giving up the FPU, MSR[FE0], MSR[FE1], and the FPSCR

Gary Byers gb at
Wed Jun 27 00:10:03 EST 2001

Sometime in the last year or two (sorry not to be more precise; I
wasn't paying attention) the linuxppc kernel seems to have started
doing lazy FPU switching.  If I read the code (in
../arch/ppc/kernel/head.S) and judge its effects correctly, code in
load_up_fpu() unconditionally sets the FE0 and FE1 bits in the MSR.  I
wonder if this change (setting the bits) was intentional: there's
still some code in ./signal.c and ./ptrace.c that tries to allow
signal handlers/ptrace to change those bits, though I don't know if
that's ever worked.

With MSR[FE0] and MSR[FE1] set, an enabled FPU exception (something
that causes FPSCR[FEX] to be set) causes a program exception with
SRR1[11] set, and Linux maps this to SIGFPE.

It seems that when a user-level SIGFPE handler begins execution, its
own FPSCR[FEX] (and other exception-related bits in the FPSCR) are set
and the FPU (MSR[FP, FE0, FE1]) is disabled.  (I'd be more confident
in saying that than I am if gdb 5.0 had ever heard of a register
called the fpscr, or if its "info float" command wasn't so convinced
that there was no FP info available ...)

It seems like any attempt to use the FPU inside the SIGFPE handler
cause the kernel to turn it back on (setting MSR[FP, FE0, and FE1]);
with FPSCR[FEX] set, this seems to raise SIGFPE again; attempts to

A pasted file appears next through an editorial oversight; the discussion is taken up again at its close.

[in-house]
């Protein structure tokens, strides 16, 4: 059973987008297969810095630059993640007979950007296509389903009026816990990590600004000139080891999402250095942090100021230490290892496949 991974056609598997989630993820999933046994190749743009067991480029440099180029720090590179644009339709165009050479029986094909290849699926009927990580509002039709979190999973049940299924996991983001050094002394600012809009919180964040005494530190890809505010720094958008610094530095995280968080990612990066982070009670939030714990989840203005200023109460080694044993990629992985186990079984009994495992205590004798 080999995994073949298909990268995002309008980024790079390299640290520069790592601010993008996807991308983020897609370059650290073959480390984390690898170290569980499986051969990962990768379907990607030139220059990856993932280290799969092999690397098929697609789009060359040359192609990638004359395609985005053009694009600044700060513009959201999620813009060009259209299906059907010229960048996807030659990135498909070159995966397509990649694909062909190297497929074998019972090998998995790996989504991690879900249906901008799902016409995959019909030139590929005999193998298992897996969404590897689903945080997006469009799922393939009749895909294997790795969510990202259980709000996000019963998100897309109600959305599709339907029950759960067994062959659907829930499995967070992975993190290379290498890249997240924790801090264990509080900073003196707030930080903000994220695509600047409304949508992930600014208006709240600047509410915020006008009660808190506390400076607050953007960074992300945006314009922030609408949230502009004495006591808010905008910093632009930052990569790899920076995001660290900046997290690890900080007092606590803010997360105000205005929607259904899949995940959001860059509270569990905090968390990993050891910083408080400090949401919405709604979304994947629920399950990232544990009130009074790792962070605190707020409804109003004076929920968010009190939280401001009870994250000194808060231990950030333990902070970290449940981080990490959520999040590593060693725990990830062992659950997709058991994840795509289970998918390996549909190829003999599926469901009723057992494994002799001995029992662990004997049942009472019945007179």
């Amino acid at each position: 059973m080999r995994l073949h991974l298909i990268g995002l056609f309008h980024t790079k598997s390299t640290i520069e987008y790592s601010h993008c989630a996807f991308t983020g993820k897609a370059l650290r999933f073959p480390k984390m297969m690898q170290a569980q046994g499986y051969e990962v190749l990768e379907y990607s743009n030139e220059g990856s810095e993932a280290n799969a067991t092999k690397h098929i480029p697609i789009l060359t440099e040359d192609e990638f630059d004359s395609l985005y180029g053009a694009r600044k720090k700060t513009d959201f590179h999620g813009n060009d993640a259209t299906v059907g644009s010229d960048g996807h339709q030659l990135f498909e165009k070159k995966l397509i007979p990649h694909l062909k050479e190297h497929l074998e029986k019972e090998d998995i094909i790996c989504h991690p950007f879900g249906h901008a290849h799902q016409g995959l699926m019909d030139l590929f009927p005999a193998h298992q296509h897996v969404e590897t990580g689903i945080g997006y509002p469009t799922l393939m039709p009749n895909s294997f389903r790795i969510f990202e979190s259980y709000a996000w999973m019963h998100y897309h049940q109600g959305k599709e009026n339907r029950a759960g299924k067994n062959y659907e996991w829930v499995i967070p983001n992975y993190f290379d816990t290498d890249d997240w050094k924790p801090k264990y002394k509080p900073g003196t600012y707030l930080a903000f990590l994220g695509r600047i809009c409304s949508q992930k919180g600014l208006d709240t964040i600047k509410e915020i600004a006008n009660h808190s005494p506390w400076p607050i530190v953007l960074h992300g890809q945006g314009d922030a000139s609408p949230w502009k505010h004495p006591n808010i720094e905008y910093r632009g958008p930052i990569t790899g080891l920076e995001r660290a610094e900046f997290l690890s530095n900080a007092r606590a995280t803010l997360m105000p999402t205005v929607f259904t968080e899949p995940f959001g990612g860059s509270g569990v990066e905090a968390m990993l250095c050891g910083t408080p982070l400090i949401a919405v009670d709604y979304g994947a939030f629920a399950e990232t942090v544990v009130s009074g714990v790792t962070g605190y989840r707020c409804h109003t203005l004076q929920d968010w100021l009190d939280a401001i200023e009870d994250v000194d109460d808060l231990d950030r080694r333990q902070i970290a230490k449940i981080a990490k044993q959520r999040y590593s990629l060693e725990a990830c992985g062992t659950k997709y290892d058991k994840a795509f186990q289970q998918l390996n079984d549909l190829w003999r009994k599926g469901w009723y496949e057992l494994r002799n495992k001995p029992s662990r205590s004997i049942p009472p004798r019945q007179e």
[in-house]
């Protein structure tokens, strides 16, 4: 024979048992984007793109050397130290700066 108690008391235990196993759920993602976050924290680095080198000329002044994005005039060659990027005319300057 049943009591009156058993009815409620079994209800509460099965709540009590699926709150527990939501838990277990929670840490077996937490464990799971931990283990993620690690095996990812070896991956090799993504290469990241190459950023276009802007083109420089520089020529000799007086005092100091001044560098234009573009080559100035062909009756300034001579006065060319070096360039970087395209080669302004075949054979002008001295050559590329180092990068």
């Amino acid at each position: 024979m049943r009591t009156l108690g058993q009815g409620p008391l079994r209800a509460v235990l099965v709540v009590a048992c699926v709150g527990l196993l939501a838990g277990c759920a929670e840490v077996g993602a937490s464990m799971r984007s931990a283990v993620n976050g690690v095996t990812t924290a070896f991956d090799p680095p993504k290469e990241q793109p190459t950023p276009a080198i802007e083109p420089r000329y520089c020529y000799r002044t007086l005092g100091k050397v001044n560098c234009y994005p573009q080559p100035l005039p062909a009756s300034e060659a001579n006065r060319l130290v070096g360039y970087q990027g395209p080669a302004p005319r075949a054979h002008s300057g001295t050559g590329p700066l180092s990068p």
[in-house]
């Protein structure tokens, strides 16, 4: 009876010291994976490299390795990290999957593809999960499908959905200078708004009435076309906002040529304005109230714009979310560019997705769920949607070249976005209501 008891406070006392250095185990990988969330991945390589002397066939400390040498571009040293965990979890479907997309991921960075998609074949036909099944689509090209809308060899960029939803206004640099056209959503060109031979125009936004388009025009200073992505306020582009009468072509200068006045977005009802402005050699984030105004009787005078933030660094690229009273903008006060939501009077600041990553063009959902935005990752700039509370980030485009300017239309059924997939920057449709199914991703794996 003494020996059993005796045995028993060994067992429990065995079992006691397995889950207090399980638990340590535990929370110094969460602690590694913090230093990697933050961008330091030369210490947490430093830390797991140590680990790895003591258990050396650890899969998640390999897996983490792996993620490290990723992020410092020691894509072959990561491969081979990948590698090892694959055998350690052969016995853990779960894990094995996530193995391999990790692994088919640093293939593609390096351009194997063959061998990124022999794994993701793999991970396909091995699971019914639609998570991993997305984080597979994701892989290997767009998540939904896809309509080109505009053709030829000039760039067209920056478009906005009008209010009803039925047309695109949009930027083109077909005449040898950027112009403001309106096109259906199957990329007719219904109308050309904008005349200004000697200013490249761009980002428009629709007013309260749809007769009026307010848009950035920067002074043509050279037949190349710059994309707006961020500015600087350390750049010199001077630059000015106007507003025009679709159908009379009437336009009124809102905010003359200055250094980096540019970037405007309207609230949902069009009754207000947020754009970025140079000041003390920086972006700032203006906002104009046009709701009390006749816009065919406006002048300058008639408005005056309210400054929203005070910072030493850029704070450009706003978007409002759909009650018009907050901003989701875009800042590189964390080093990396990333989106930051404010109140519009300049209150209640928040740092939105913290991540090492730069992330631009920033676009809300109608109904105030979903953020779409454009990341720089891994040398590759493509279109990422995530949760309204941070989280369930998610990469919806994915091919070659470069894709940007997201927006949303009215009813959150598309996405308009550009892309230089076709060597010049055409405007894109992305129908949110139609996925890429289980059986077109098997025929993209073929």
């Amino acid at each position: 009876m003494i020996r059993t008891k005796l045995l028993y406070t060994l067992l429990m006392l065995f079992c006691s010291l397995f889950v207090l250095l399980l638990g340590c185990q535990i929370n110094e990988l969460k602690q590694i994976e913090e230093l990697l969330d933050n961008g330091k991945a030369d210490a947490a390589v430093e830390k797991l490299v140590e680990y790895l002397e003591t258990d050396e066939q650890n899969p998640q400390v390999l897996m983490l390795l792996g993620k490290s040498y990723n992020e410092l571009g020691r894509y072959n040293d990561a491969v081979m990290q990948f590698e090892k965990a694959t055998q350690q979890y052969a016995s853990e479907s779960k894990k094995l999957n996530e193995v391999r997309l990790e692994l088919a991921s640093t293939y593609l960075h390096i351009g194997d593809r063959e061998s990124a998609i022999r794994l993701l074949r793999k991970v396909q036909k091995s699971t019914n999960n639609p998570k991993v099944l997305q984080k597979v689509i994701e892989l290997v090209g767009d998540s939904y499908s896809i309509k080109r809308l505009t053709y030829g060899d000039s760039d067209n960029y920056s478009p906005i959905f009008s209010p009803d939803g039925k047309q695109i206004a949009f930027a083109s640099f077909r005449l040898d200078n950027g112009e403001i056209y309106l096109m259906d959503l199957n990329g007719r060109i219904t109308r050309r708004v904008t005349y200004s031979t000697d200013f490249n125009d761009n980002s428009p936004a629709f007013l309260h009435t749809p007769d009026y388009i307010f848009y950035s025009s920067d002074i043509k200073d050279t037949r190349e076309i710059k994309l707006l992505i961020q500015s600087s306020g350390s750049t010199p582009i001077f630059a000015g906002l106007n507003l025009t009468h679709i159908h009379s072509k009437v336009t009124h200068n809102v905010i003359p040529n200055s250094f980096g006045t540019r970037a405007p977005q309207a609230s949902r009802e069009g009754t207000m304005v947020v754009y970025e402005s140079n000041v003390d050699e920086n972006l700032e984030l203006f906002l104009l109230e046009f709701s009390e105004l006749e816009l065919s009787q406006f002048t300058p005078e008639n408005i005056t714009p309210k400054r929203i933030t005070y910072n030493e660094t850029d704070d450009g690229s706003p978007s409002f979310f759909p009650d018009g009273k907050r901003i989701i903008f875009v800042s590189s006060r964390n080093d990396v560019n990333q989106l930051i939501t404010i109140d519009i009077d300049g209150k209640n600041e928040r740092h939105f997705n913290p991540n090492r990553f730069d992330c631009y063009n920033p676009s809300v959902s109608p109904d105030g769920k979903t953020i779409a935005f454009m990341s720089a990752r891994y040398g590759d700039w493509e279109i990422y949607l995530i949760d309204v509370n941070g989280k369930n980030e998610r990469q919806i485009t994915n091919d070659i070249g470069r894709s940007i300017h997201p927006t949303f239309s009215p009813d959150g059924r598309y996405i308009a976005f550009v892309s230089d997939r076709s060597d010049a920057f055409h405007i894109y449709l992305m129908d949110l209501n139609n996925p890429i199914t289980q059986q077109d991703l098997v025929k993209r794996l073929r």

clear FPSCR[FEX] from user code involve ... well, they involve using
the FPU again.

While I was puzzling over that (stepping through a SIGFPE handler in
gdb), I noticed something disturbing: some newly created processes
(grep and more and other random programs) started dying with unhandled
"Floating point exception" messages.  I'm at a loss to explain this,
but I saw it happen often enough to be convinced that I'm not imagining
the behavior.  I do wonder whether "lazily" enabling the FPU (and
enabling FPU exceptions) when FPSCR[FEX] may be set is really a good

I didn't see any significant differences in later versions of
'head.S', but for the record  all of this happens in a pretty
vanilla 2.2.17 kernel.

I guess that I'm reporting a bug (or a few bugs) here; I certainly
understand the motivation behind doing lazy FPU switching, but question
whether it's done with adequate care when FP exceptions are enabled.

Gary Byers
gb at

** Sent via the linuxppc-dev mail list. See

More information about the Linuxppc-dev mailing list